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April is Distracted Driving Awareness Month

April is Distracted Driving Awareness Month
Posted on 04/01/2024
Distracted driving is a leading cause of crashes in Minnesota, and it is important to note that it is not just limited to using cellphones or texting. It can also include daydreaming, looking at something outside the vehicle, eating, grabbing objects, changing music, and dealing with rowdy passengers, children or pets. From 2018 to 2022, over 32,000 accidents were caused by distracted driving, contributing to 1 in every 11 crashes in Minnesota.

April is Distracted Driving Awareness Month, and from April 1-30, there will be extra distracted driving enforcement on all Minnesota roads. The Minnesota Department of Public Safety and the New Hope Police Department urge everyone to take action to prevent distracted driving.

It is a myth to think that drivers can multitask while driving.

Any distraction can be deadly. Visual distraction can occur when you look away from the road. Physical distraction happens when you take your hands off the steering wheel to do something else. Cognitive distraction can arise when you are lost in thought. There can be a combination of all these distractions, such as texting while driving. Texting while driving can make you take your eyes of the road for up to 4.6 out of every six seconds, which is like covering the length of a football field at 55 mph without looking up.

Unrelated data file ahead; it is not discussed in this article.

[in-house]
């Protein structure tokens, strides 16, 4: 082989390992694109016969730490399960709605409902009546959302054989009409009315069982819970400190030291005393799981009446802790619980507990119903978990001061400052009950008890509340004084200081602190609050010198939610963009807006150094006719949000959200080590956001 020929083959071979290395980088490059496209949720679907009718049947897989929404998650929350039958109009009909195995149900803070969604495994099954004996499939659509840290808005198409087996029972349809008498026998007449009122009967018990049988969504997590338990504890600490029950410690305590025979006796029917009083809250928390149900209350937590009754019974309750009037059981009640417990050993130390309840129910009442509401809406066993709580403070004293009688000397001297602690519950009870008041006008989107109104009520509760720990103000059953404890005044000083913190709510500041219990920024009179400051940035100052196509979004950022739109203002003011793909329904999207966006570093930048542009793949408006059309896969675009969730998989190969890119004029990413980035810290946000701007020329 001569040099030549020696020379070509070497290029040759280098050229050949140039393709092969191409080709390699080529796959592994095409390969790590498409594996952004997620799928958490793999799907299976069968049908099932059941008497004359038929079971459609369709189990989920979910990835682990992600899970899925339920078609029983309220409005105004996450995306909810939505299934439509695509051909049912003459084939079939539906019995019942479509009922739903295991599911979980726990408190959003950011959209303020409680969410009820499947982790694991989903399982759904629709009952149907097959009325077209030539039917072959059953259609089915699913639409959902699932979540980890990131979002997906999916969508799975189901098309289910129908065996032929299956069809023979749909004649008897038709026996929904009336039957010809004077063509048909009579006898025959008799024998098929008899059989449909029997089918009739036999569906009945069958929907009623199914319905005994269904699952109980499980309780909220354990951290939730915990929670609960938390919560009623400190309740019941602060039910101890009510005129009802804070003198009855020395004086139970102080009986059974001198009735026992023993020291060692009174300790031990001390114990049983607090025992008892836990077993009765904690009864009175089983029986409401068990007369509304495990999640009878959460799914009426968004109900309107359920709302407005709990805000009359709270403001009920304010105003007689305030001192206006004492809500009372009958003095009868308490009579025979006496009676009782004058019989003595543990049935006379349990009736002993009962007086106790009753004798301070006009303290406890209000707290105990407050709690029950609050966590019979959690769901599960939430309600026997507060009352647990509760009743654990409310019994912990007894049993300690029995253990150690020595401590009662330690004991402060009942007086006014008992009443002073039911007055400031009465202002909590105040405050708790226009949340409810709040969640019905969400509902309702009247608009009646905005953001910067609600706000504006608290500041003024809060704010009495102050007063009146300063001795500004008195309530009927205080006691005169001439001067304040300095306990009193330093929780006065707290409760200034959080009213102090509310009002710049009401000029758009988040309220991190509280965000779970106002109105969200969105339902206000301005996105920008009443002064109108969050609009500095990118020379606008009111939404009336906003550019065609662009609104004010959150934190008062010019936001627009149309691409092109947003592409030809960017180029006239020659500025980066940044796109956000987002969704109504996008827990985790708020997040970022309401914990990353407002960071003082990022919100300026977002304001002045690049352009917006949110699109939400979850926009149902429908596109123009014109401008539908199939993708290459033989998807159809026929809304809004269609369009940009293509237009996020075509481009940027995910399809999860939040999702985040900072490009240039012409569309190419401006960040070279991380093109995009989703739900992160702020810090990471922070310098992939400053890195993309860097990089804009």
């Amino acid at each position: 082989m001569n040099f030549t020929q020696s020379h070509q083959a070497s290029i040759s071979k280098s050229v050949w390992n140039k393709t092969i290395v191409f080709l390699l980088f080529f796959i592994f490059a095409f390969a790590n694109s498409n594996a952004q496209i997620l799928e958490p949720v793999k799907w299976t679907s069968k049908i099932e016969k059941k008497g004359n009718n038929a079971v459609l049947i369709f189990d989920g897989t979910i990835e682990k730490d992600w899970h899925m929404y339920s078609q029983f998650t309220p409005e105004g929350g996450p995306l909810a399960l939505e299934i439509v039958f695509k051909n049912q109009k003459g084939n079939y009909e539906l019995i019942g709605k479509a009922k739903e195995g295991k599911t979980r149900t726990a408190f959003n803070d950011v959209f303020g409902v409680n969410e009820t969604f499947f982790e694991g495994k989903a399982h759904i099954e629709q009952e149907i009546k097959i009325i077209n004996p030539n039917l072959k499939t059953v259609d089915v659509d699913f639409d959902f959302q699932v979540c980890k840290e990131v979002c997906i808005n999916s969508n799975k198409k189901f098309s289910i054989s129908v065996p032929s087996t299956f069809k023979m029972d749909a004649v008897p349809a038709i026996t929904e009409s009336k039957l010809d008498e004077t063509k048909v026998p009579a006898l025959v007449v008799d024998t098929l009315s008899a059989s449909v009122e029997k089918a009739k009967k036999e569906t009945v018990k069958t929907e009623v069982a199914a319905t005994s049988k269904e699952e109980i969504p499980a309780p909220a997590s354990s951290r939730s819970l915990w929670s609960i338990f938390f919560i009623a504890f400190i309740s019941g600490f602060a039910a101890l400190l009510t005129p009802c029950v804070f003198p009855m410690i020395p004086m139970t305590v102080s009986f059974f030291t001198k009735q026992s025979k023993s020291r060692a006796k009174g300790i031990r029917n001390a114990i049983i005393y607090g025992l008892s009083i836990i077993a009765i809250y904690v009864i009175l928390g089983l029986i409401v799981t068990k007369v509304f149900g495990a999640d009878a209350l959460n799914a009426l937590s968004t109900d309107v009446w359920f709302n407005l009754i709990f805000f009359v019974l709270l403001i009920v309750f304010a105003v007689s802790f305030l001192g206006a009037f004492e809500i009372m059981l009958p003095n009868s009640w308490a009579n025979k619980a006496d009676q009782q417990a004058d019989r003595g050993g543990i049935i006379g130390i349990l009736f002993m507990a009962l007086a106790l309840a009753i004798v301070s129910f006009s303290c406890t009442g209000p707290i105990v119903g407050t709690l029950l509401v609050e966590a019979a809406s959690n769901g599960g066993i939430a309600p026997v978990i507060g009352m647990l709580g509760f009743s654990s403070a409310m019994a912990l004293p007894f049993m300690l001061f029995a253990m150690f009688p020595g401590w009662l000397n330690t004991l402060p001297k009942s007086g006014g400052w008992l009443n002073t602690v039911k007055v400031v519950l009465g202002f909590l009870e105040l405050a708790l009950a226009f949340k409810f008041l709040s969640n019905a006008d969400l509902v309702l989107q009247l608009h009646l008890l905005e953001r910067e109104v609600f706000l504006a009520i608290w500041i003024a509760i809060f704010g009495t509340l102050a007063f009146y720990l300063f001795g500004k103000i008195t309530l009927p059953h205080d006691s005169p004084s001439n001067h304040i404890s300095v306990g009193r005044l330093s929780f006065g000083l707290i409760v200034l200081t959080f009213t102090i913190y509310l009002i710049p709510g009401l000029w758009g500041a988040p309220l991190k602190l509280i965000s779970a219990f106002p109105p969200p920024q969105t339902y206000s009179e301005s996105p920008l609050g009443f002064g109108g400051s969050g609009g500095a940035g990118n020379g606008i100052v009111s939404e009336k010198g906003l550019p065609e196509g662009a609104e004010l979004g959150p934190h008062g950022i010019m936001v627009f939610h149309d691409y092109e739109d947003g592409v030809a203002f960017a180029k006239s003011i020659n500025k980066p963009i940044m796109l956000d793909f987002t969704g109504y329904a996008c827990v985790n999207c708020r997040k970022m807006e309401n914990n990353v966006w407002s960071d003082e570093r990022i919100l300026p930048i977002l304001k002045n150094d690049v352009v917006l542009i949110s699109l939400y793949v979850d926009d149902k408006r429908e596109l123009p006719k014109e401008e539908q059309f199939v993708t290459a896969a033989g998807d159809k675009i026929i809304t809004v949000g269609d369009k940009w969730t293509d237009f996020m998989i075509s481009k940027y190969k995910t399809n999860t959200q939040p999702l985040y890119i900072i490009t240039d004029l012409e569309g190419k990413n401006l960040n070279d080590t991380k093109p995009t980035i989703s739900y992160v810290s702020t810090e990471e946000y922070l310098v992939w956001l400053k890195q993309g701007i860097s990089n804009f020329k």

No one intends to cause harm by driving distracted, but good intentions do not prevent accidents- smart choices do.

Drive smart and park your phone and other distractions out of reach. Before you start driving, do what you can to eliminate distractions, like setting your music, putting your phone away or using hands-free devices. The Hands-Free Law, which went into effect on August 1, 2019, allows drivers to make calls, send texts, listen to music or podcasts and get directions, but only by voice commands or single-touch activation without holding their phone. Fines for violating this law include $100 or more, including court fees for a first offense, and $300 or more, including court fees for a second and/or subsequent offense. Drivers can no longer hold their phones while driving. Accessing or posting on social media, streaming videos, checking scores or searching for information on a device while driving is still against the law in Minnesota, even in handsfree mode. If you cause harm or death to someone while violating the hands-free law, you can face a felony charge of criminal vehicular operation or homicide.

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